The controversial science that claims to have revolutionised economics.
For centuries, economics was dominated by the idea that we are rational individuals who optimise our own ‘utility’. Then, in the 1970s, psychologists demonstrated that the reality is a lot messier. We don’t really know what our utility is, and we care about people other than ourselves. We are susceptible to external nudges. And far from being perfectly rational we are prone to ‘cognitive biases’ with complex effects on decision-making, such as forgetting to prepare for retirement.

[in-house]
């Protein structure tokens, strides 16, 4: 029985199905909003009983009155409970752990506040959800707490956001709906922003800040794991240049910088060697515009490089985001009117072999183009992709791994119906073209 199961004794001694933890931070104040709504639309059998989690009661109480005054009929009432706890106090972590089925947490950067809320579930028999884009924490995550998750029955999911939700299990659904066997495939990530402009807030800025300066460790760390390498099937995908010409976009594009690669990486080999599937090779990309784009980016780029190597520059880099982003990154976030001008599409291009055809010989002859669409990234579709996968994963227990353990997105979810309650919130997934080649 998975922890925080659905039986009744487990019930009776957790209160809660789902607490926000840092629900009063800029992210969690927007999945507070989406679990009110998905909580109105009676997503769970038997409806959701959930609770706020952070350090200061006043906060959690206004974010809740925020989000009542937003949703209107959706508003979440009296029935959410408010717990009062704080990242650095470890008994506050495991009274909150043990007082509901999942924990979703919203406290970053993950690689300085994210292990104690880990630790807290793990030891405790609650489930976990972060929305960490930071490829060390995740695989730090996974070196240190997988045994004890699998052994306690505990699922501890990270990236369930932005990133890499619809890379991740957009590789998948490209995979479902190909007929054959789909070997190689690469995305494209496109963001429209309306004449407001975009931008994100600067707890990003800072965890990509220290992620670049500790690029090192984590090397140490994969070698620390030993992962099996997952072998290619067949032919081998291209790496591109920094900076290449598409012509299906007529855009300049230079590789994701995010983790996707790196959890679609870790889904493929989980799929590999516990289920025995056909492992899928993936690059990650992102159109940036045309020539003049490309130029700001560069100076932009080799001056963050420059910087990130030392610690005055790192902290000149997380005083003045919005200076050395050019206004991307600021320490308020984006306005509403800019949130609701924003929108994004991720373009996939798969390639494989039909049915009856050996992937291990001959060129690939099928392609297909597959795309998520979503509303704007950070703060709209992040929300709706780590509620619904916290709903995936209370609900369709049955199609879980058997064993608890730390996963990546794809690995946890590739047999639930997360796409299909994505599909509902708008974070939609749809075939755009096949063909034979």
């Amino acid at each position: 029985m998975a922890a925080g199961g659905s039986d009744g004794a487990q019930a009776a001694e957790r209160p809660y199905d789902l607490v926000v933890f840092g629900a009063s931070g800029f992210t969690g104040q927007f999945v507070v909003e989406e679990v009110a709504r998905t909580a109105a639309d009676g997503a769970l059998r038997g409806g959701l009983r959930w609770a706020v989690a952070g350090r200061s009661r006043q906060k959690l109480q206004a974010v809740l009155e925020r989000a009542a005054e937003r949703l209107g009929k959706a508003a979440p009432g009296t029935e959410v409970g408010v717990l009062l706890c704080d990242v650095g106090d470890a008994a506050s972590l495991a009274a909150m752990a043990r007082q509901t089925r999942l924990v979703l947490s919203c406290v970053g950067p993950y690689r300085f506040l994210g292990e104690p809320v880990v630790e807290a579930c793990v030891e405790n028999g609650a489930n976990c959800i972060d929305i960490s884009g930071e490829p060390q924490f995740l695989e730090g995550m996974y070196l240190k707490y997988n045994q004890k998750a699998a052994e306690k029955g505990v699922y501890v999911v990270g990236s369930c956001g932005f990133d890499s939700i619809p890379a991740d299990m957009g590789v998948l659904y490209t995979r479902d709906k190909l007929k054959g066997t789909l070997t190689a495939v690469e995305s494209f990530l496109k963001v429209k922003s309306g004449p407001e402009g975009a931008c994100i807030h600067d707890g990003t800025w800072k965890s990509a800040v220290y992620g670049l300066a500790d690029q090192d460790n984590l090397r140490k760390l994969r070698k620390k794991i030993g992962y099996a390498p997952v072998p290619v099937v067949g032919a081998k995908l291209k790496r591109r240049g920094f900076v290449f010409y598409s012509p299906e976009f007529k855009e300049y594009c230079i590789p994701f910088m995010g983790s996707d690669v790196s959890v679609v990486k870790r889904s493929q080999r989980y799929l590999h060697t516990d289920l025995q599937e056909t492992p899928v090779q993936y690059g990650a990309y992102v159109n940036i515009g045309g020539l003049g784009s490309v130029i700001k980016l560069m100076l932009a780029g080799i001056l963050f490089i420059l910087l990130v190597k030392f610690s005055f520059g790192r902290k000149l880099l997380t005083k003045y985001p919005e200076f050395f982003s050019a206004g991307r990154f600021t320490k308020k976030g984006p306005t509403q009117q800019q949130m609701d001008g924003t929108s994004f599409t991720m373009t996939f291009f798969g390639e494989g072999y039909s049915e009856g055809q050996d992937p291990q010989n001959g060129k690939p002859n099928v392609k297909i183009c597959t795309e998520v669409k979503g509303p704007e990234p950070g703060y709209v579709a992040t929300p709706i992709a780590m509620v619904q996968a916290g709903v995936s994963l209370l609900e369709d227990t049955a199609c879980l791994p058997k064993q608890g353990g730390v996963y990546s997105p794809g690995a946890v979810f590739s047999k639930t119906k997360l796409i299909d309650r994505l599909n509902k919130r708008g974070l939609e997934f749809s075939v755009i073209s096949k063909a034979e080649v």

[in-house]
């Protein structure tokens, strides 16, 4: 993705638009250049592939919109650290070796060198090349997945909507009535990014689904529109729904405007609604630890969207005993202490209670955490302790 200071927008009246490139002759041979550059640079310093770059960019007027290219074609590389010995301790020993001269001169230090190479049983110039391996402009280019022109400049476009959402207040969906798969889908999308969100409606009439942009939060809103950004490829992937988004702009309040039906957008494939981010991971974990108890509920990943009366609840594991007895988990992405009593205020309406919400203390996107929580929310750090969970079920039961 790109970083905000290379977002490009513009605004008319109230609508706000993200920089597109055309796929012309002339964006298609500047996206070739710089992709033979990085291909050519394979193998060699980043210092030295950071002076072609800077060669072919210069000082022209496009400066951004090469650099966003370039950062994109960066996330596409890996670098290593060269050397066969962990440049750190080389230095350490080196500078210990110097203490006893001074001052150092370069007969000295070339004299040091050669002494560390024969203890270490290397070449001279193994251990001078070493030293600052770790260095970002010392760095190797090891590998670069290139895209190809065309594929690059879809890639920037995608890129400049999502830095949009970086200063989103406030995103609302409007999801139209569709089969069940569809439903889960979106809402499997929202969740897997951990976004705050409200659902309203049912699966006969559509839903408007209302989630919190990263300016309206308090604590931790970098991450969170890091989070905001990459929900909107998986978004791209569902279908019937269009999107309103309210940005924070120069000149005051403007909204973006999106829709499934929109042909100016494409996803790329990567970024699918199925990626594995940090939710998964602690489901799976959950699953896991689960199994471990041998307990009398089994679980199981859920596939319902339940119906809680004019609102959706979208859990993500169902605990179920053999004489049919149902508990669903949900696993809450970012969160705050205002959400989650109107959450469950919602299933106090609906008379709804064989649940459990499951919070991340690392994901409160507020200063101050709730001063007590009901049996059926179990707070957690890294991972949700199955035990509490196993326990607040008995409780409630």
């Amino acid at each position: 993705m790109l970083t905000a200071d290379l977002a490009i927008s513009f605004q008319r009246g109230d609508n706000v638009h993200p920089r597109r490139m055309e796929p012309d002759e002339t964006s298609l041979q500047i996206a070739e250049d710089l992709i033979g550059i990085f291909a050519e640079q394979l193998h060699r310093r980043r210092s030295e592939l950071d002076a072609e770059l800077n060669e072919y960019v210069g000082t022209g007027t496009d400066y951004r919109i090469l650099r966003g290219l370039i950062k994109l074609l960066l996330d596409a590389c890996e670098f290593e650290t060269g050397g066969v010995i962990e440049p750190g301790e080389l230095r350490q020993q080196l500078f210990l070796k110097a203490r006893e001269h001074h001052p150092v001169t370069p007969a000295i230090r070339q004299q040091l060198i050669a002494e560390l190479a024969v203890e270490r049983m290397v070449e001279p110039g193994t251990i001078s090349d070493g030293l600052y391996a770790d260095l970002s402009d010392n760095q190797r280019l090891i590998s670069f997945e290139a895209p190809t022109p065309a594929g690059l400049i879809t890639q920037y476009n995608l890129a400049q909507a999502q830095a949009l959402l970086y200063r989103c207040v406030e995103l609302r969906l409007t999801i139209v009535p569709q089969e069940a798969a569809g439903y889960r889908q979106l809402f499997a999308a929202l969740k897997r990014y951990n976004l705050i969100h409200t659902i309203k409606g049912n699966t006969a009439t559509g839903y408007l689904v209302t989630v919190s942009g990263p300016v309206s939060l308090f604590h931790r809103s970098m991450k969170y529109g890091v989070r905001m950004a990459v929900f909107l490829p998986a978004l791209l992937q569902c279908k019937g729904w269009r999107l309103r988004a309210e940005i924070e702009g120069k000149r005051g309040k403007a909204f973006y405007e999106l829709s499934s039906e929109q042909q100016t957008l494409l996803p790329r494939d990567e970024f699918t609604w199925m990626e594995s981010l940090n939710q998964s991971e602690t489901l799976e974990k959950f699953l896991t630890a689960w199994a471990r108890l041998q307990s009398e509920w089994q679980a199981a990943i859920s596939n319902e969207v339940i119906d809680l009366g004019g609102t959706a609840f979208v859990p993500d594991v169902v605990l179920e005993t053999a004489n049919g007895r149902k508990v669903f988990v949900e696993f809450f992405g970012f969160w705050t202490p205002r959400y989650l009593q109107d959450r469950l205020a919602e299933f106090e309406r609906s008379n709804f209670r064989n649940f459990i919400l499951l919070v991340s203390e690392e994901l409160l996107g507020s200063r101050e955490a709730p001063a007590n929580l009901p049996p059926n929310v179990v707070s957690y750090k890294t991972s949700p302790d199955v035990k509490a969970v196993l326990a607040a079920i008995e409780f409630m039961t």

David Orrell explores the findings from psychology and neuroscience that are shaking up economics – and that are being exploited by policy-makers and marketers alike, to shape everything from how we shop for food, to how we tackle societal happiness or climate change. Finally, he asks: is behavioural economics a scientific revolution, or just a scientific form of marketing?